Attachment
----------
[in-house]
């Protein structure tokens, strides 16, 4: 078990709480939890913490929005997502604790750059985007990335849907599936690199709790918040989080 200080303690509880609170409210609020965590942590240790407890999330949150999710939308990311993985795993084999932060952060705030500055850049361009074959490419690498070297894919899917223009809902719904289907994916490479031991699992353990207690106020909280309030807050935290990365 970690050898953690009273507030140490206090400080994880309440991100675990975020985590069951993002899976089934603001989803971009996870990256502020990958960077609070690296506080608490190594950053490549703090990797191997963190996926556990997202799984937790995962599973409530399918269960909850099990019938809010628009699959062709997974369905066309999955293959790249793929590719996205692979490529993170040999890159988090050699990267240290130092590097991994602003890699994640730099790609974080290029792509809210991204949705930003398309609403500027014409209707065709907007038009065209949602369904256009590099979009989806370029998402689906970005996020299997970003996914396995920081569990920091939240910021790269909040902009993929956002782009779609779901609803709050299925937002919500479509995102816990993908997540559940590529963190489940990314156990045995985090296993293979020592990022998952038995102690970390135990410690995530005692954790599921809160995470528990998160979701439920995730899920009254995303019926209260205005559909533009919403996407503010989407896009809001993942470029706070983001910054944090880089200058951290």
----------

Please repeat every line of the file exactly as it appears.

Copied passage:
[in-house]
């Protein structure tokens, strides 16, 4: 078990709480939890913490929005997502604790750059985007990335849907599936690199709790918040989080 200080303690509880609170409210609020965590942590240790407890999330949150999710939308990311993985795993084999932060952060705030500055850049361009074959490419690498070297894919899917223009809902719904289907994916490479031991699992353990207690106020909280309030807050935290990365 970690050898953690009273507030140490206090400080994880309440991100675990975020985590069951993002899976089934603001989803971009996870990256502020990958960077609070690296506080608490190594950053490549703090990797191997963190996926556990997202799984937790995962599973409530399918269960909850099990019938809010628009699959062709997974369905066309999955293959790249793929590719996205692979490529993170040999890159988090050699990267240290130092590097991994602003890699994640730099790609974080290029792509809210991204949705930003398309609403500027014409209707065709907007038009065209949602369904256009590099979009989806370029998402689906970005996020299997970003996914396995920081569990920091939240910021790269909040902009993929956002782009779609779901609803709050299925937002919500479509995102816990993908997540559940590529963190489940990314156990045995985090296993293979020592990022998952038995102690970390135990410690995530005692954790599921809160995470528990998160979701439920995730899920009254995303019926209260205005559909533009919403996407503010989407896009809001993942470029706070983001910054944090880089200058951290």